My TED Talk: “Privacy by Design: Humanizing Analytics”

Some weeks ago I shared with you my TED experience (“My TED Experience; so much more than I expected“). Its taken a few weeks but I’m glad to say that the talk is now live on the TED Website for those that expressed an interest in seeing it. It can also be found on YouTube.

11 Responses to “My TED Talk: “Privacy by Design: Humanizing Analytics””

  1. Hi Marie:
    I enjoyed your talk, but I have some doubts regarding the way you describe your approach on privacy by design.

    On the implementation side, taking into consideration the example provided on employee sensitive data, I see difficult to enforce such rules, when such data can be leaked through unstructured data, like for example taking pictures and copying it to ah-hoc documents, independently if there are rules that define the source of such information cannot be disclosed.Unstructured data in form of fotos, video, constitute a challenge in the big data world, despite advances in intelligent processing algorithms.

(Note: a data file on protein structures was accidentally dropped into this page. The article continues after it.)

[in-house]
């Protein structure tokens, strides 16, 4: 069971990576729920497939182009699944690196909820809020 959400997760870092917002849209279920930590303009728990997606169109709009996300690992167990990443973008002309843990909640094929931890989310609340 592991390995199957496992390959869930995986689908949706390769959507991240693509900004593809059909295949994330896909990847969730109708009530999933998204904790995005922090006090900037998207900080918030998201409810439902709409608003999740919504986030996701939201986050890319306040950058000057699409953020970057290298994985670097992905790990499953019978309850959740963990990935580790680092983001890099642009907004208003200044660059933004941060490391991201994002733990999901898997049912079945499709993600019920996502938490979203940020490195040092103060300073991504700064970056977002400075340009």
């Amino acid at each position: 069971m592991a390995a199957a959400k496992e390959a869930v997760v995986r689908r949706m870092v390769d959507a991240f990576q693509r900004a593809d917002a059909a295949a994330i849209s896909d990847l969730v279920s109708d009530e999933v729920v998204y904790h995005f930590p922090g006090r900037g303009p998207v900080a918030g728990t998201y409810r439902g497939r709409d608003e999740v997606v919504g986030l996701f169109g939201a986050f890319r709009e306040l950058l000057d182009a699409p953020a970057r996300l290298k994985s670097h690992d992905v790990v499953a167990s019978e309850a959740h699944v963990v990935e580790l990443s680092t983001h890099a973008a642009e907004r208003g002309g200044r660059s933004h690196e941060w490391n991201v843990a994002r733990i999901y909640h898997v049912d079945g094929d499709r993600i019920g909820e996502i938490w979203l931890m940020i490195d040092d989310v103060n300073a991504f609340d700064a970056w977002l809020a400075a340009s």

But more than discussing on rules, policies and alike, there is a foundation principle on what constitute what should be private. The definition of a concept, a domain, is a consequence of the surroundings, of the environment we live and the multitude of human principles and beliefs. What in a society can be accepted as a practice in other can be condemned.

    In your generations privacy it is not anymore what it used to be. Take for example the attitude of different generations how they expose their life in social networks. The concept of privacy is constantly being redefined to a point that can be transform into a matter of transparency, for example, sharing your taxes declarations if you are a politician. But much beyond this, is how youngsters deal with it. In the past kids interact in the street, today they are living in real time as much as they can. They broadcast their lives to his friends. As the younger generation that reach the labor market are used to be connected to information, the next generation will be in perpetual broadcast. Privacy will probably need to be redefined.